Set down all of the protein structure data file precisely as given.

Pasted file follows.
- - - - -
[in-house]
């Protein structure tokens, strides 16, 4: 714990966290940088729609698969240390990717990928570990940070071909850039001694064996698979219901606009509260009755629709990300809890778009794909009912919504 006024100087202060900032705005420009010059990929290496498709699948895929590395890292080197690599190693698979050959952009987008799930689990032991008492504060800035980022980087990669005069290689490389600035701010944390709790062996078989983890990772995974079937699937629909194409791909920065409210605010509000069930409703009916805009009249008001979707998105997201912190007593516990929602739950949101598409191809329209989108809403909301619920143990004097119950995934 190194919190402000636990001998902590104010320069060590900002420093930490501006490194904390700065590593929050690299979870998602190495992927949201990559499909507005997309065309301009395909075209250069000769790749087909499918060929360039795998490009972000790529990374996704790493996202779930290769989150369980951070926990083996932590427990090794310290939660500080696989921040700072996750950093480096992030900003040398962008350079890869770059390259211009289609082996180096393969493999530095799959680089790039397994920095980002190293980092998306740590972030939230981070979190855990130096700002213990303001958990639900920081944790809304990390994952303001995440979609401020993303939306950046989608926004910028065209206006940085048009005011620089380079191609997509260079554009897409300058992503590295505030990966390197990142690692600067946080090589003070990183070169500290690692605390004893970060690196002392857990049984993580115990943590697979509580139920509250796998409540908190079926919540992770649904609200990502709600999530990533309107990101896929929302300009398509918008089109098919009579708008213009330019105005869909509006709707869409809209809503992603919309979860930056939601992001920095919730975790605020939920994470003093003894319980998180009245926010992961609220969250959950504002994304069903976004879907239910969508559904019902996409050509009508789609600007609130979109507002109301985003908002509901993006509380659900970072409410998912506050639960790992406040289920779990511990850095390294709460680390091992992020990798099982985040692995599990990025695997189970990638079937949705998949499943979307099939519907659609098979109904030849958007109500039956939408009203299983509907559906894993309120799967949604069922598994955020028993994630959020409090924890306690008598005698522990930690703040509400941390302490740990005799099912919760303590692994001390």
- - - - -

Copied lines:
[in-house]
């Protein structure tokens, strides 16, 4: 714990966290940088729609698969240390990717990928570990940070071909850039001694064996698979219901606009509260009755629709990300809890778009794909009912919504 006024100087202060900032705005420009010059990929290496498709699948895929590395890292080197690599190693698979050959952009987008799930689990032991008492504060800035980022980087990669005069290689490389600035701010944390709790062996078989983890990772995974079937699937629909194409791909920065409210605010509000069930409703009916805009009249008001979707998105997201912190007593516990929602739950949101598409191809329209989108809403909301619920143990004097119950995934 190194919190402000636990001998902590104010320069060590900002420093930490501006490194904390700065590593929050690299979870998602190495992927949201990559499909507005997309065309301009395909075209250069000769790749087909499918060929360039795998490009972000790529990374996704790493996202779930290769989150369980951070926990083996932590427990090794310290939660500080696989921040700072996750950093480096992030900003040398962008350079890869770059390259211009289609082996180096393969493999530095799959680089790039397994920095980002190293980092998306740590972030939230981070979190855990130096700002213990303001958990639900920081944790809304990390994952303001995440979609401020993303939306950046989608926004910028065209206006940085048009005011620089380079191609997509260079554009897409300058992503590295505030990966390197990142690692600067946080090589003070990183070169500290690692605390004893970060690196002392857990049984993580115990943590697979509580139920509250796998409540908190079926919540992770649904609200990502709600999530990533309107990101896929929302300009398509918008089109098919009579708008213009330019105005869909509006709707869409809209809503992603919309979860930056939601992001920095919730975790605020939920994470003093003894319980998180009245926010992961609220969250959950504002994304069903976004879907239910969508559904019902996409050509009508789609600007609130979109507002109301985003908002509901993006509380659900970072409410998912506050639960790992406040289920779990511990850095390294709460680390091992992020990798099982985040692995599990990025695997189970990638079937949705998949499943979307099939519907659609098979109904030849958007109500039956939408009203299983509907559906894993309120799967949604069922598994955020028993994630959020409090924890306690008598005698522990930690703040509400941390302490740990005799099912919760303590692994001390």